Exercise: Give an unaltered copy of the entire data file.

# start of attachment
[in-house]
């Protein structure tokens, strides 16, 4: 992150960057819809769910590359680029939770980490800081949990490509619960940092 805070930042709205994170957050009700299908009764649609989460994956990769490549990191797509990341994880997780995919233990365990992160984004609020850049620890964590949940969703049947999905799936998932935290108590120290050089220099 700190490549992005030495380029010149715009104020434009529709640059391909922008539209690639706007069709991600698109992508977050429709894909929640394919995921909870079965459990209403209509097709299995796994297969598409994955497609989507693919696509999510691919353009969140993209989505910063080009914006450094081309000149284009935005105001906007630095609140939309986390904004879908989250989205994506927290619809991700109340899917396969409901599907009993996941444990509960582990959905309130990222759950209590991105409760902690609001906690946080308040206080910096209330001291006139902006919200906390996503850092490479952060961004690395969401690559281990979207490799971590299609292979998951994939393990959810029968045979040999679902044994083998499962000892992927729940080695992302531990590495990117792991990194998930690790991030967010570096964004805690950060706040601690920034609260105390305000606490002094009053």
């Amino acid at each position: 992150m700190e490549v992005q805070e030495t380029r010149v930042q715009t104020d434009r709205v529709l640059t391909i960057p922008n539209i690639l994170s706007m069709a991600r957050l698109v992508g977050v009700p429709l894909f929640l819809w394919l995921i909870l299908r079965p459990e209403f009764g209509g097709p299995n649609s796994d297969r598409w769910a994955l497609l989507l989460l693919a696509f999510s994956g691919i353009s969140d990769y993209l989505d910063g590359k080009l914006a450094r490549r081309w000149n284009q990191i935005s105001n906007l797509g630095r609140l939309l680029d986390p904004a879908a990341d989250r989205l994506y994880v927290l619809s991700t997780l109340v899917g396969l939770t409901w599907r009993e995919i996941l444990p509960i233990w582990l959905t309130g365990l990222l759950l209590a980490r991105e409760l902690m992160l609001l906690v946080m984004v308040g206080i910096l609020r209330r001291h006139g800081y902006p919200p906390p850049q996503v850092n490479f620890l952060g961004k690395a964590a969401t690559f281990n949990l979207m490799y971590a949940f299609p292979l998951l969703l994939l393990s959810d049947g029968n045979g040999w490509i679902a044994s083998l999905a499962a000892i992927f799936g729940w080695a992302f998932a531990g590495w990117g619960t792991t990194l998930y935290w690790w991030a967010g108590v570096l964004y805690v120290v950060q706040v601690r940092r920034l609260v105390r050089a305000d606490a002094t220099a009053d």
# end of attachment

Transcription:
[in-house]
């Protein structure tokens, strides 16, 4: 992150960057819809769910590359680029939770980490800081949990490509619960940092 805070930042709205994170957050009700299908009764649609989460994956990769490549990191797509990341994880997780995919233990365990992160984004609020850049620890964590949940969703049947999905799936998932935290108590120290050089220099 700190490549992005030495380029010149715009104020434009529709640059391909922008539209690639706007069709991600698109992508977050429709894909929640394919995921909870079965459990209403209509097709299995796994297969598409994955497609989507693919696509999510691919353009969140993209989505910063080009914006450094081309000149284009935005105001906007630095609140939309986390904004879908989250989205994506927290619809991700109340899917396969409901599907009993996941444990509960582990959905309130990222759950209590991105409760902690609001906690946080308040206080910096209330001291006139902006919200906390996503850092490479952060961004690395969401690559281990979207490799971590299609292979998951994939393990959810029968045979040999679902044994083998499962000892992927729940080695992302531990590495990117792991990194998930690790991030967010570096964004805690950060706040601690920034609260105390305000606490002094009053």
């Amino acid at each position: 992150m700190e490549v992005q805070e030495t380029r010149v930042q715009t104020d434009r709205v529709l640059t391909i960057p922008n539209i690639l994170s706007m069709a991600r957050l698109v992508g977050v009700p429709l894909f929640l819809w394919l995921i909870l299908r079965p459990e209403f009764g209509g097709p299995n649609s796994d297969r598409w769910a994955l497609l989507l989460l693919a696509f999510s994956g691919i353009s969140d990769y993209l989505d910063g590359k080009l914006a450094r490549r081309w000149n284009q990191i935005s105001n906007l797509g630095r609140l939309l680029d986390p904004a879908a990341d989250r989205l994506y994880v927290l619809s991700t997780l109340v899917g396969l939770t409901w599907r009993e995919i996941l444990p509960i233990w582990l959905t309130g365990l990222l759950l209590a980490r991105e409760l902690m992160l609001l906690v946080m984004v308040g206080i910096l609020r209330r001291h006139g800081y902006p919200p906390p850049q996503v850092n490479f620890l952060g961004k690395a964590a969401t690559f281990n949990l979207m490799y971590a949940f299609p292979l998951l969703l994939l393990s959810d049947g029968n045979g040999w490509i679902a044994s083998l999905a499962a000892i992927f799936g729940w080695a992302f998932a531990g590495w990117g619960t792991t990194l998930y935290w690790w991030a967010g108590v570096l964004y805690v120290v950060q706040v601690r940092r920034l609260v105390r050089a305000d606490a002094t220099a009053d």